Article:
Does Having a Baby Strengthen Your Relationship?

Two truly become one through your child. One parent relationship expert weighs in on how a child can bring you closer to your partner.
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It's easy to romanticize a bouncing bundle of joy as, well, a bouncing bundle of joy -- a cuddly, cooing baby who loves you unconditionally and enriches the already fulfilling life of you and your partner. But does a baby really strengthen your relationship? Consider the reality -- fatigue, dirty diapers, crying, mood swings (of all family members). A new baby can make cooking a simple dinner difficult, let alone maintaining a marriage or relationship. According to Pamela Jordan, PhD., whether or not you succeed depends on the communication taking place long before the child is even born.

"What's absolutely essential is two partners make a decision together to have a child," she says. Jordan specializes in parental relationships and teaches couples how to prepare for a baby. In addition to her position as associate professor in the Department of Family and Child Nursing at University of Washington, Jordan is also the developer of the Becoming Parents Program, which helps expecting mothers and fathers embrace realistic expectations about parenthood and how it will impact their relationship with one another. She took a few minutes to share some tips about how a couple's relationship can strengthen through parenthood.

1. It's a family affair. It's vital that both partners make the decision to have a child. When that's the case, a baby can positively enhance the relationship and bring the parents closer together. If parents aren't on the same page, having a child could be detrimental to you as a couple.

2. Have realistic expectations. Ask other parents about the reality of parenthood. Spend enough time around kids to understand that they are going to be the biggest job of your life. But also understand that every parent -- and every child -- is different. Regardless of how much time you spend around kids, you'll still be surprised by what's ahead in your own family life.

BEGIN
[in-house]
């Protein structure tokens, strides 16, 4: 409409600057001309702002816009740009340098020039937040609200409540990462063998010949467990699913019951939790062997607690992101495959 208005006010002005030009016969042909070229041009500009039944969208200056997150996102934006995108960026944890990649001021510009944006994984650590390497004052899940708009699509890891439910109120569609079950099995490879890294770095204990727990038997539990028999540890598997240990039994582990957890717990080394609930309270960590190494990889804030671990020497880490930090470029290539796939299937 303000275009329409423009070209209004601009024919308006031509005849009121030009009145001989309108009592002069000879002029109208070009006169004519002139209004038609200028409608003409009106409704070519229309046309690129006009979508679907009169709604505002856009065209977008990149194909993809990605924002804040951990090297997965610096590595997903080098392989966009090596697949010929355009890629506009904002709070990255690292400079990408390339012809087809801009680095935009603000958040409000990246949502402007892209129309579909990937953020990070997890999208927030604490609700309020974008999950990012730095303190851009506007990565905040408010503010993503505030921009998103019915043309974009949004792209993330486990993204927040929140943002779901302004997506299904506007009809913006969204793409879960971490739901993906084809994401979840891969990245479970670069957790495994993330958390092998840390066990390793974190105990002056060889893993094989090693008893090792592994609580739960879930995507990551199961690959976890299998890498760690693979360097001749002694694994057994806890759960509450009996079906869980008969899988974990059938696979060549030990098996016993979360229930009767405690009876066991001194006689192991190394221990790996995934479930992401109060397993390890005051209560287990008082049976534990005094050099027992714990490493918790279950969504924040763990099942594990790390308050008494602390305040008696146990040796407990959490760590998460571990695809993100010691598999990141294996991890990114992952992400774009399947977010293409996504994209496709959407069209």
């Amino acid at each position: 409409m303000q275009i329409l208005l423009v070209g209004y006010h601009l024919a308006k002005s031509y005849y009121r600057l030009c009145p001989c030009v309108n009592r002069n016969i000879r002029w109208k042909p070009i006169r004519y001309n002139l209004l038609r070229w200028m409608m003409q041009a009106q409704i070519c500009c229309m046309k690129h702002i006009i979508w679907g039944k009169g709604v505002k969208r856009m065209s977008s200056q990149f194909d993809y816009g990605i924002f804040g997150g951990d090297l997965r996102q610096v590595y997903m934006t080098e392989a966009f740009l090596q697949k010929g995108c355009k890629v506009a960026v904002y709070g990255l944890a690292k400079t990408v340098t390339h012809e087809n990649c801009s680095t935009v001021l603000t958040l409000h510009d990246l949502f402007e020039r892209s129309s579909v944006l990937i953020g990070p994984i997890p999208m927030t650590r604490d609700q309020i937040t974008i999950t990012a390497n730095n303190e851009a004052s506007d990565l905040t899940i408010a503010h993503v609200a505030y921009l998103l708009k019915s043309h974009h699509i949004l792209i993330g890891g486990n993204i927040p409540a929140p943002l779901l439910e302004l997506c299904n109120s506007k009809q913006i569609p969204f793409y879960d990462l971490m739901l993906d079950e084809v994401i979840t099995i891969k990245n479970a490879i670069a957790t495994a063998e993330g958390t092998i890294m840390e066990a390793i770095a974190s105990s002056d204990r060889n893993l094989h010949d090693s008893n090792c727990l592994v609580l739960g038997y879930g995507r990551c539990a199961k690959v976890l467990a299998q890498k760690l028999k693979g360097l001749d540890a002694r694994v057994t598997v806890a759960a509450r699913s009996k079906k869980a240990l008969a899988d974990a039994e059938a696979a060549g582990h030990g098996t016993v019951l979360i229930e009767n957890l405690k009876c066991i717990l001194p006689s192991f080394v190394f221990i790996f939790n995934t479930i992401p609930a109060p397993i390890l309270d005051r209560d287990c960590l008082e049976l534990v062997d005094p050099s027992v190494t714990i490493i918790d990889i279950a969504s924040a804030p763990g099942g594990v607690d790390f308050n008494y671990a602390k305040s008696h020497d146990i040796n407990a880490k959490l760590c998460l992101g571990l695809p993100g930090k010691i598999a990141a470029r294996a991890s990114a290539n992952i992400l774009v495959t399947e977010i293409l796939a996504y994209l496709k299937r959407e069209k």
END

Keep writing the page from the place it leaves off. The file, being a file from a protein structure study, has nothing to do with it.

3. Communicate, communicate, communicate. It's important to talk to your partner about your expectations of yourself and one another as parents. If dad expects mom to do everything child-related, and mom expects a 50-50 division of labor, there will be issues. Be open and honest about your goals, and from there negotiate a realistic plan that will make you both happy.

4. Don't expect a mind reader. Now that you've laid out your expectations, it's time to put them into practice. The communication doesn't stop here. If you're not getting something from your partner -- why doesn't dad take the baby from me the moment he gets home from work? -- then you need to let him or her know. It takes a lot of strength to explain your feelings and outline what you need. That strength will only help your relationship in the long run.

5. Listen up. If your partner comes to you with a problem, listen, don't try and solve that problem. It's important to hear what your partner is saying and be supportive. For example, if your wife is frazzled because the baby has been crying all day, don't launch into solutions she could have used to stop the baby from crying. Simply understand where she's coming from. Reserve advice for when she asks for help.

6. Tag-team sleep. Lack of sleep and fatigue are some of the biggest challenges during the first few months, and that can be a big strain. Parents need to help one another and find a sleep schedule that works for both of them. The solution will be unique to every couple.

7. You're No. 1. In order to be your best for one another, you have to take care of yourself. Whether that means a game of golf with the guys or dinner with the girls, it's important that each parent has some time set aside each week to do the things they love. Parents should discuss plans ahead of time so that one can be home and allow the other to go out without worry.

8. Couple care. Your relationship with one another is also a top priority. You can't just put it on the back burner and expect to return to it in 20 years. Whether you have a date night each week, or simply put the baby to bed early so that you can have adult time, it's vital to keep the flame burning between the two of you. It's not only important for your relationship, but in the long run, if you're happy together, it's good for your child.

9. A new perspective. Baby's early months are full of firsts -- for the child and parents, alike. Take the time to notice your partner in his or her new role. Whether he's changing a dirty diaper or she's nursing, these new nurturing roles have a way of opening up parents' eyes and they often say they've fallen in love all over again.

10. Team work. Remember that you're on the same team. Whether the husband is filling in at home so his wife can go out for an hour, or the wife is up for a late-night feeding so the husband can sleep, the end goal is to help each other and make a strong, happy family. That involves a lot of give and take, but countless happy couples will tell you it's well worth it.

It's inevitable: Your relationship with your spouse or partner will change after you become parents. Our editors weigh in on both the good and the bad of life after kids.

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